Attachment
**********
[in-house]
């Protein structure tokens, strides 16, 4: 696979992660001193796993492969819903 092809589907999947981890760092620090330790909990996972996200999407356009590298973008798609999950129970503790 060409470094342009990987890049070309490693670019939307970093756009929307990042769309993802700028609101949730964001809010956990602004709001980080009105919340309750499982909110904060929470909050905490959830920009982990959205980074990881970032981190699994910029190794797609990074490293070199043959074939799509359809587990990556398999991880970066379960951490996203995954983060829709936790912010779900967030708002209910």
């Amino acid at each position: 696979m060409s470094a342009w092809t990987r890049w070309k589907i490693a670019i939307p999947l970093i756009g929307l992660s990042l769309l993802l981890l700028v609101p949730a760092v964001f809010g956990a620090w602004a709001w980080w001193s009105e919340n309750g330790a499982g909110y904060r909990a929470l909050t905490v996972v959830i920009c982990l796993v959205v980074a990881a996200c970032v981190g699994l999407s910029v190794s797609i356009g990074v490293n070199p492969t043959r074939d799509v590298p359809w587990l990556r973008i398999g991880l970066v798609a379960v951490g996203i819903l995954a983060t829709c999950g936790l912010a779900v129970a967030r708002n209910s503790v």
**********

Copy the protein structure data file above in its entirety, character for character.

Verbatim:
[in-house]
């Protein structure tokens, strides 16, 4: 696979992660001193796993492969819903 092809589907999947981890760092620090330790909990996972996200999407356009590298973008798609999950129970503790 060409470094342009990987890049070309490693670019939307970093756009929307990042769309993802700028609101949730964001809010956990602004709001980080009105919340309750499982909110904060929470909050905490959830920009982990959205980074990881970032981190699994910029190794797609990074490293070199043959074939799509359809587990990556398999991880970066379960951490996203995954983060829709936790912010779900967030708002209910």
């Amino acid at each position: 696979m060409s470094a342009w092809t990987r890049w070309k589907i490693a670019i939307p999947l970093i756009g929307l992660s990042l769309l993802l981890l700028v609101p949730a760092v964001f809010g956990a620090w602004a709001w980080w001193s009105e919340n309750g330790a499982g909110y904060r909990a929470l909050t905490v996972v959830i920009c982990l796993v959205v980074a990881a996200c970032v981190g699994l999407s910029v190794s797609i356009g990074v490293n070199p492969t043959r074939d799509v590298p359809w587990l990556r973008i398999g991880l970066v798609a379960v951490g996203i819903l995954a983060t829709c999950g936790l912010a779900v129970a967030r708002n209910s503790v």